Watch the short video above to learn from the experts (our production staff!) all about how ʻulu flour is made – from farmer harvest to washing, cutting, drying, milling and packaging!
The Hawaiʻi ʻUlu Cooperative first started producing breadfruit flour in partnership with farmer-member Roberta Jaques, who founded the Hawaiian ʻUlu Company in 2011. In 2020, we began working to scale ʻulu flour production with our friends at Voyaging Foods and the Hawai'i Farmers Union United.
Given Hawai‘i's current dependence on imported staples—including virtually 100% of our flours—drying and milling ʻulu offers a promising way to increase food security while decreasing food waste.
It's also worth noting that breadfruit turns into an excellent gluten-free flour with many uses and health benefits.
Here is how breadfruit flour is made:
Step 1: Receiving
Fresh ‘ulu is delivered at the starchy, firm maturity stage and without disease or damage by approved suppliers. Post-harvest handling and delivery methods follow Good Agricultural Practices (GAPs).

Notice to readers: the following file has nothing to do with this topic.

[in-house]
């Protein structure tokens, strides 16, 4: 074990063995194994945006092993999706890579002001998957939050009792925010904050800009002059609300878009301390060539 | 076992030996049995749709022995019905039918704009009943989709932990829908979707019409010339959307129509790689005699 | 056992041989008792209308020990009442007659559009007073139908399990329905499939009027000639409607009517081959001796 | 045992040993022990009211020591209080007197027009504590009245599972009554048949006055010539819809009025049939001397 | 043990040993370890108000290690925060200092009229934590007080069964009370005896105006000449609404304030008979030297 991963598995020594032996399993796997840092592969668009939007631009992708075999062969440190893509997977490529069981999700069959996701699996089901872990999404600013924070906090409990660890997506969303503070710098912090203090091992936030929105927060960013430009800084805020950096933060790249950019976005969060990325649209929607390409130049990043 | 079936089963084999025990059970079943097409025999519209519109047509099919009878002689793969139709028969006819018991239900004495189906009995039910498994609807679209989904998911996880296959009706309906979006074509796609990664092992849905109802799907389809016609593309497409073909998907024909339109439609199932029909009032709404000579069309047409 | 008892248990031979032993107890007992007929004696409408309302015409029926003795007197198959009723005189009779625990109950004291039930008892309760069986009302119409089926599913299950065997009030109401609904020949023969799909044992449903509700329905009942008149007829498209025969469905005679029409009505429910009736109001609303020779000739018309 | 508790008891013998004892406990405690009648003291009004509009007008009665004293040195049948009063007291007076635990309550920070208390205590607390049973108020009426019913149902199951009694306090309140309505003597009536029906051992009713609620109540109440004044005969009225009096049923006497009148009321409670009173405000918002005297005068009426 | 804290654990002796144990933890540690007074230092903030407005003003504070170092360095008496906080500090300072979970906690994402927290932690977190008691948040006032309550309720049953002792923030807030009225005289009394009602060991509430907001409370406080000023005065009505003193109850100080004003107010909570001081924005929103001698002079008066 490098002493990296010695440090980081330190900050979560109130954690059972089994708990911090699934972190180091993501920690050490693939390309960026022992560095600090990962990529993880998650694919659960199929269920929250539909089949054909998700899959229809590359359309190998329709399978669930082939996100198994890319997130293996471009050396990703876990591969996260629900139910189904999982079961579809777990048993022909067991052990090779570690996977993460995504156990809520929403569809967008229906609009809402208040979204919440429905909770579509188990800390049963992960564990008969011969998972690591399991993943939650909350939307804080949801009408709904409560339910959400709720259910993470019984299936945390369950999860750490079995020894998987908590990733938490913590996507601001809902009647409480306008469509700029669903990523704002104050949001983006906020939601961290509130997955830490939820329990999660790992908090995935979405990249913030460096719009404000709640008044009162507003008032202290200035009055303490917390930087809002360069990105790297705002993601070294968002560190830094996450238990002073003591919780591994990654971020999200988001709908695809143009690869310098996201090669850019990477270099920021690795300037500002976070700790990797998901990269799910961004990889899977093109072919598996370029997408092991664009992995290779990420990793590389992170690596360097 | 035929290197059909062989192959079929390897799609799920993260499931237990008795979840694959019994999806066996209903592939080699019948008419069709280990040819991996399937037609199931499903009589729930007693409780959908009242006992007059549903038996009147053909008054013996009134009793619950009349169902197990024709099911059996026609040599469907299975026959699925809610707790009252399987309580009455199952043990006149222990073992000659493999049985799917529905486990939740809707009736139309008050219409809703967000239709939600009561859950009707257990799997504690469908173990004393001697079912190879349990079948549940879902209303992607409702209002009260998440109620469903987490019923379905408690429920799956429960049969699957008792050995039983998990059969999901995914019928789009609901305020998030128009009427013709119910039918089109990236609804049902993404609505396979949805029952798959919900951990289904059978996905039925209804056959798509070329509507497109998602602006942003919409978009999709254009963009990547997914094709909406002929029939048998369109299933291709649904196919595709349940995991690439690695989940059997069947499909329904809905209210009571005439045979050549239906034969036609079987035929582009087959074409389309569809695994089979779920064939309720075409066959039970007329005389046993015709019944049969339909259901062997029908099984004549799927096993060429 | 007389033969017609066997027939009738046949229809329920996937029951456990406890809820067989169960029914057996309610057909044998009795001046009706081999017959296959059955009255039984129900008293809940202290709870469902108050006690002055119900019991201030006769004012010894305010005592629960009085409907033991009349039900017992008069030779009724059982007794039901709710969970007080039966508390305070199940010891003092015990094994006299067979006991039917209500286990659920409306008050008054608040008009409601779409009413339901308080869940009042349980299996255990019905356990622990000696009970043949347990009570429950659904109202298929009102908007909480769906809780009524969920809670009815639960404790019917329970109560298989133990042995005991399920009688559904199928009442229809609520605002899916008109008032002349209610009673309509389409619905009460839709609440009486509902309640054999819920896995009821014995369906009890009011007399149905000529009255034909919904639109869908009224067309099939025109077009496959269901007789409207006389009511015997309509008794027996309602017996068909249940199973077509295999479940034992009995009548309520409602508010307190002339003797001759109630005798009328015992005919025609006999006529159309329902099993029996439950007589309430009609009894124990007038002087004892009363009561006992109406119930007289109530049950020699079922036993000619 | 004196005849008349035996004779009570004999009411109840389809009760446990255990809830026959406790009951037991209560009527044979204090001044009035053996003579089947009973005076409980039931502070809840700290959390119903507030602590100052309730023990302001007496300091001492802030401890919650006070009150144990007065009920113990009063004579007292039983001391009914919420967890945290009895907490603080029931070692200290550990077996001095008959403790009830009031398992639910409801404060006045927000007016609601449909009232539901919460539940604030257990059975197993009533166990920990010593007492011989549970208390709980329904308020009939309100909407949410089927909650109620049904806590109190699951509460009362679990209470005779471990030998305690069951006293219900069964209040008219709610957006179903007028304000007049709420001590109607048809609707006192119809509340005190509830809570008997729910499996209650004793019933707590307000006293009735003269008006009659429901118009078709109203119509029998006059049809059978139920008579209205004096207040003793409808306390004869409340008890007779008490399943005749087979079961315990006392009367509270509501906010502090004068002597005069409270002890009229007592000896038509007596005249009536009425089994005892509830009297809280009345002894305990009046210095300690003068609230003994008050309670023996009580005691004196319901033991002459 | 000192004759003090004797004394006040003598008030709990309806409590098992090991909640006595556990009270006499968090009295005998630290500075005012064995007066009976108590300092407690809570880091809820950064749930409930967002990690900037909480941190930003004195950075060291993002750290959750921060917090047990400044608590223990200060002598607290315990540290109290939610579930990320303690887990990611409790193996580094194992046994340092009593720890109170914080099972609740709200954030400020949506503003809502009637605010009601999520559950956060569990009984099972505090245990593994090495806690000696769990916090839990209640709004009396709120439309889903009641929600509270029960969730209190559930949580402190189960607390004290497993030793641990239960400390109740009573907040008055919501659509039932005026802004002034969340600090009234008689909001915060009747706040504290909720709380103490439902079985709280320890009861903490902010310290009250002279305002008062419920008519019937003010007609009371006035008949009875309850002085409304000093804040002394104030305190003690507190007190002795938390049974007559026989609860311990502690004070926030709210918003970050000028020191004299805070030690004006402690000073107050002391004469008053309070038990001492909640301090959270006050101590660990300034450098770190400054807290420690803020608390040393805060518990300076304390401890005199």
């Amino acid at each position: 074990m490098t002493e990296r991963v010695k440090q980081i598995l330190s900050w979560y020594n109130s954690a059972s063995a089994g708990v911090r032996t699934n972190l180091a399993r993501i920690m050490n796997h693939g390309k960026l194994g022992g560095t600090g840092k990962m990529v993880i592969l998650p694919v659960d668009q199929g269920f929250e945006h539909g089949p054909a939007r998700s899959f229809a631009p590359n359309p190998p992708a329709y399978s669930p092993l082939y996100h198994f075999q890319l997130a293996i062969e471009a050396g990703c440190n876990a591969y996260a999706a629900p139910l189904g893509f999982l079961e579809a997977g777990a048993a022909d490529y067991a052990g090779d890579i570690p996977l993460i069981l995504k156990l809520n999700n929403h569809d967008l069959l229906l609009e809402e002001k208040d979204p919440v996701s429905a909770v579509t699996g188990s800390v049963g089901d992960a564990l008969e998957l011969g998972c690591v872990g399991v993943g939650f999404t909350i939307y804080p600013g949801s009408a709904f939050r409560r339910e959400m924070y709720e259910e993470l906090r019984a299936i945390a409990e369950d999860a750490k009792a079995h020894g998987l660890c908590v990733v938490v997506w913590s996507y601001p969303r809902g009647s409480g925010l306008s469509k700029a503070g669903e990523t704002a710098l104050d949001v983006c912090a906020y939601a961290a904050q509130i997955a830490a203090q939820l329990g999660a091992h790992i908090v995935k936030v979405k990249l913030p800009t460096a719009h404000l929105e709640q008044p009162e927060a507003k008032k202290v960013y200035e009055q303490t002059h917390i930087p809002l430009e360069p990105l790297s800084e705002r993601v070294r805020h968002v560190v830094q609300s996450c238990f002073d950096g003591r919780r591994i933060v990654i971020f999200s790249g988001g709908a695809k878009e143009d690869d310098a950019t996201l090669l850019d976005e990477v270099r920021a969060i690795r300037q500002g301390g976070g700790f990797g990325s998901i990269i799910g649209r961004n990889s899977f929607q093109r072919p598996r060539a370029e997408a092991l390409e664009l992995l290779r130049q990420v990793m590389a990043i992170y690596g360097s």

Step 2: Storage
Fresh ‘ulu is stored in a cool, dry room held between 41 and 55°F. This helps to slow fruit ripening and keep it firm without causing chill damage, which can discolor the flesh.
Step 3: Sorting, washing, and sanitizing*
Step 4: Quartering
Step 5: Slicing / Shredding
Step 6: Drying*
Step 7: Milling
Step 8: Packaging
Step 9: Storage
Step 10: Distribution
*Denotes a critical control point (CCP), a step in the food production process where preventative measures can be applied to prevent, reduce, or eliminate a food safety hazard, such as bacterial growth.
Thanks to support from the Atherton Family Foundation, we have been able to scale our flour operation and have learned A TON in the process! As a result, ‘ulu flour is now more accessible than it was before: you can find 1 lb. bags at several natural food stores throughout the islands and bulk bags are available on our online store.